Los Baños, Laguna. The International Rice Research Institute (IRRI) highlights the importance of safe, sustainable, and environment-friendly rice production as it joins the celebration of the World Environment Day (5 June) and Philippine Environment Month (June).
A mini campaign was launched featuring various IRRI farming technologies and practices that reduce the environmental footprint of rice farming and contribute to sustainability. This will continue throughout June, which is the Philippine Environment Month.
“Environmental sustainability has always been the goal of the institute,” says Dr. Grant Singleton, IRRI principal scientist. “It has been articulated decades ago in the Institute’s mission statement: ‘to reduce poverty and hunger, improve the health of rice farmers and consumers and ensure environmental sustainability of rice farming.’”
“One of the myths is that environment protection is a negative for economic development and food security,” says Dr. Singleton who is also coordinator of the project, Closing rice yield gaps in Asia with reduced environmental footprint (CORIGAP). “CORIGAP and a project called ‘Land-use intensity and ecological engineering-assessment tools for risks and opportunities in irrigated rice based production systems’ (LEGATO) are two examples of what IRRI is doing. We are looking at how we can promote environmental protection without compromising the increase in production, particularly in lowland intensive cropping systems.”
For example, through the ‘three controls technology’ developed under CORIGAP, rice farmers in China have reduced nitrogen fertilizer and pesticide use by 20% but increased their yields by 10%.
Another example is the ‘1 must do, 5 reductions,’ a package of technology, where ‘one must do’ is for farmers to use certified seeds, while the ‘five reductions’ means farmers must reduce the amount of seed, nitrogen application, pesticide use, water use, and postharvest losses.
“The ‘1 must do, 5 reductions’ technology aims to improve rice yield and quality, reduce the production cost, and increase the profit of farmers while reducing environmental pollution,” says Dr. Singleton. “As a result of this technology, 240,000 farmers from the Mekong Delta increased their yields by 10%. ”
IRRI’s research on the ecological engineering of rice ecosystems, supported by the Philippine Government’s Bureau of Agricultural Research and also included in the LEGATO project, looks for ways to diversify rice production systems while providing benefits for both nature and people.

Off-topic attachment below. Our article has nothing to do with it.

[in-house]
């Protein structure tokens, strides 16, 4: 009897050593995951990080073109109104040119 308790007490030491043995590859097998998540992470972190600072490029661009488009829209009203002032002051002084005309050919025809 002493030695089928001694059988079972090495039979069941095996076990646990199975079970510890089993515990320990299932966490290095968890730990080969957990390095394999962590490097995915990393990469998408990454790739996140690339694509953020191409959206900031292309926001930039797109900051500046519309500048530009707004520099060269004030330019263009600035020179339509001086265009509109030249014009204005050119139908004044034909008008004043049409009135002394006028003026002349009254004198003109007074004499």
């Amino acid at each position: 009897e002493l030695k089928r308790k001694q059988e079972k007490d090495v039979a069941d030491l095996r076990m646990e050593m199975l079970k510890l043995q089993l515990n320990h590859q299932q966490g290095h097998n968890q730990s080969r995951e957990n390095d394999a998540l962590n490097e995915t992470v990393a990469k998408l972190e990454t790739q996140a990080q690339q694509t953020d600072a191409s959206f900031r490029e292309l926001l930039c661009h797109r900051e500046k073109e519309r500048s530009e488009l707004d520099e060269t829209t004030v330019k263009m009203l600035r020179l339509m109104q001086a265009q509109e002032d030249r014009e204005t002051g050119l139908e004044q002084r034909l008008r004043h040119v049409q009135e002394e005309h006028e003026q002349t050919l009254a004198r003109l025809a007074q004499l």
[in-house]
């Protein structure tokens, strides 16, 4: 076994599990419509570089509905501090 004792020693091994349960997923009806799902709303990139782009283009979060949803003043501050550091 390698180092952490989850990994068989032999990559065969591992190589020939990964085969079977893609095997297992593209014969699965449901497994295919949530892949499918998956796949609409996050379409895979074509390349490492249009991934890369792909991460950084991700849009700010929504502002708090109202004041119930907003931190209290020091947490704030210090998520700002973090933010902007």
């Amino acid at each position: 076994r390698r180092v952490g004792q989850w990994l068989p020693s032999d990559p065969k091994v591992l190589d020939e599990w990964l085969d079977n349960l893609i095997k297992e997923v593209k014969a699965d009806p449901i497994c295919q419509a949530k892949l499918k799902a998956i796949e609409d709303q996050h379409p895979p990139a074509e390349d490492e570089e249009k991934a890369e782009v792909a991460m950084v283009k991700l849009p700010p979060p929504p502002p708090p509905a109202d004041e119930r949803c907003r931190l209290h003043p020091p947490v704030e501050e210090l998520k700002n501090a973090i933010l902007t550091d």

“In initial experiments at IRRI, growing vegetables on rice bunds not only increased habitat diversity for beneficial animals and plants, but also provided additional income and better nutrition for farming households,” says Dr. Finbarr Horgan, an ecologist who focuses on reducing pesticide use in rice ecosystems and leader of the LEGATO project.
Carefully designed rice ecosystems that incorporate flowering plants and diverse food crops as “high-diversity vegetation patches” provide farmers with fruits and vegetables, enhance the aesthetics of rice production systems, and encourage beneficial birds, insects, and spiders into rice fields where they control the population of harmful pests, insects, and snails.
“Without the use of any pesticides, irrigated rice fields under ecological engineering yielded up to 9 tons per hectare,” says Dr. Horgan. “Ecologically engineered rice ecosystems indicate that balanced, healthy ecosystems can be productive and profitable.”
“With CORIGAP and LEGATO projects, we have continued our efforts in making rice production sustainable and environment-friendly,” Singleton says.
CORIGAP is funded by the Swiss Agency for Development and Cooperation, while LEGATO is funded by the German Ministry of Science and Education.
As part of IRRI’s celebration of the World Environment Day, the Institute invited Northern Arizona University (NAU) professor Catherine Propper to speak about amphibians as providers of ecosystem services to promote sustainable rice production.
According to Prof. Propper, frogs and toads are in the middle of the food chain, so they could serve as indicators of a functional, healthy rice ecosystem. Moreover, these amphibians could help reduce the use of pesticides because they feed on insects. Frogs and toads can also serve as sentinels for human health. Some agricultural chemicals can disrupt endocrine systems, and these systems are virtually the same in amphibians as they are in humans.
Studies to better understand the important role of frogs and toads in the sustainability of rice ecosystems are now being conducted by the Institute in collaboration with NAU and the National Museum of the Philippines.
“Now, a team led by IRRI scientist Sarah Beebout is working on developing indicators to quantify environmental sustainability in lowland rice wetlands to track how we are progressing,” says Dr. Singleton. “As of now, IRRI in partnership with the United Nations Environment Programme has developed eight indicators to assess the environmental health of rice fields.”
Quoting UN Secretary-General Ban Ki-moon, Dr. Singleton says, “Lifting people from poverty and protecting the planet’s resources are two sides of the same coin. Both must be at the heart of any framework.”
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